The following is an article reprinted with permission from the Spring 2006 edition of The WWR Letter:
Making Data Security a Priority
By: Robert Rutkowski, Esquire
The last few years have not been great ones for keeping data secure. Several major corporations reported security breaches where records were lost or stolen. Tapes were lost, paper lists never arrived at their intended destinations and laptops fell into the hands of people with bad intentions. It is as though we need an entirely new way of looking at the storage and transportation of data.
The NCUA gives some instruction on data security in its Guidance on Response Programs for Unauthorized Access to Member Information and Member Notice. Federally insured credit unions must now follow certain requirements when member information is at risk. Essentially, credit unions must make an assessment of the situation, notify regulatory and law enforcement agencies, contain and control the situation, take corrective action, notify members and revise its vendor contracts (to require vendors to inform credit unions of data breaches).
The NCUA regulation is helpful in that it creates a minimum standard to follow. However, a credit union should not stop there. This entire problem is one of data security. Currently, the best way to send data is to encrypt it and send it electronically. We need to stop thinking of data as something that can be entrusted lightly with a courier. Instead, we should think of sending data the same way we think of sending money and treat it with the same level of security. Avoiding the loss or theft of data in the first instance is the most effective way to deal with the problem.
The consequences of a data breach or loss of data can be catastrophic to a credit union. Under the requirements of a security response program, notice to members should be given if “substantial harm or inconvenience could result to members from unauthorized access.” In the instance of a large-scale data compromise, such a notice could cause a run on the credit union.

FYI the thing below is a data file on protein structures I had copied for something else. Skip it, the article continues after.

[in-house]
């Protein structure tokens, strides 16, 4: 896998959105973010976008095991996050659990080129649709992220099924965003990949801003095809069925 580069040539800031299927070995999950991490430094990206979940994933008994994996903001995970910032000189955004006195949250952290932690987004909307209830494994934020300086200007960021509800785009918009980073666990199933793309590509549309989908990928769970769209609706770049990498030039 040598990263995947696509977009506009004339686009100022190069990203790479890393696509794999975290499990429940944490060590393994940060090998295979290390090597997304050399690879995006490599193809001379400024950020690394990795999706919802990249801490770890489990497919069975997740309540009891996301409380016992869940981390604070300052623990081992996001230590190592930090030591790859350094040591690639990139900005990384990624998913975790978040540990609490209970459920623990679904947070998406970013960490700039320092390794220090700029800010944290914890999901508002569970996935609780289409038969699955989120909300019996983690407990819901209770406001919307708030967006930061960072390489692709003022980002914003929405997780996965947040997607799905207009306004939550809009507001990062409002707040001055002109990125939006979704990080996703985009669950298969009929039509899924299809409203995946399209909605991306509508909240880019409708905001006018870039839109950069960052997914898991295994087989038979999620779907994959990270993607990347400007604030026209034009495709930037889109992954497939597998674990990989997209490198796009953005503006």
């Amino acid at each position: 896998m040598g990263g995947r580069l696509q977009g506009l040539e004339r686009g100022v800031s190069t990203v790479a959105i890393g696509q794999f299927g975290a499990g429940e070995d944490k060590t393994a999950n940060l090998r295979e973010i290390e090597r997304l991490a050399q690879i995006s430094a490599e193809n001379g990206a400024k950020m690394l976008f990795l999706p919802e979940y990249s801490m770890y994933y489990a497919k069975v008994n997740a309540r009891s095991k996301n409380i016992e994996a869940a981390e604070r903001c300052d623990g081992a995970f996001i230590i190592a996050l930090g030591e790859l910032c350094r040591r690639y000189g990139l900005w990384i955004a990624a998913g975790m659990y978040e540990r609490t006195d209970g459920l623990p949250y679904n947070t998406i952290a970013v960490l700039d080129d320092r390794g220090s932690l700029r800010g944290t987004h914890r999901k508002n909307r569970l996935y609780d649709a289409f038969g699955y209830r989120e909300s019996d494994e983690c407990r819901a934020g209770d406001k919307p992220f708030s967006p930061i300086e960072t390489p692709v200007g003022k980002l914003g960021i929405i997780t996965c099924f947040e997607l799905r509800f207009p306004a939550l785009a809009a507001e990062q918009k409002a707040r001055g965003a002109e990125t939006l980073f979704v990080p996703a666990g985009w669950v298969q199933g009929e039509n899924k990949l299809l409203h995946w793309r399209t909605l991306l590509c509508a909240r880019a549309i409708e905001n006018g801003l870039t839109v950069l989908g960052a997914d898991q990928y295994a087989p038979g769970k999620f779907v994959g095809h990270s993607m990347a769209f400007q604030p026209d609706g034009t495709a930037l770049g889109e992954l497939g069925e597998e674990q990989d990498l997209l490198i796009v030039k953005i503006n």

State governments are noticing this problem as well. Many states have new identity theft laws that allow the freezing of consumer reports or placing of fraud alerts beyond what is offered under FACTA. Ultimately, however, legislation is not going to solve the problem. Data must be treated differently and more securely. It must be encrypted and transmitted by the most secure method possible. Credit unions definitely need a policy in place to comply with the law, but to protect the credit union to the fullest extent, it is important to move away from storing and transporting data in vulnerable ways. Credit unions have lots of experience in handling money securely. Data now needs to be approached in the same way.
Robert Rutkowski is the Managing Partner of WWR’s Credit Union department and Corporate & Financial Services practice group. Located in the Brooklyn Heights operations center, he can be reached at (216) 739-5004 or email@example.com.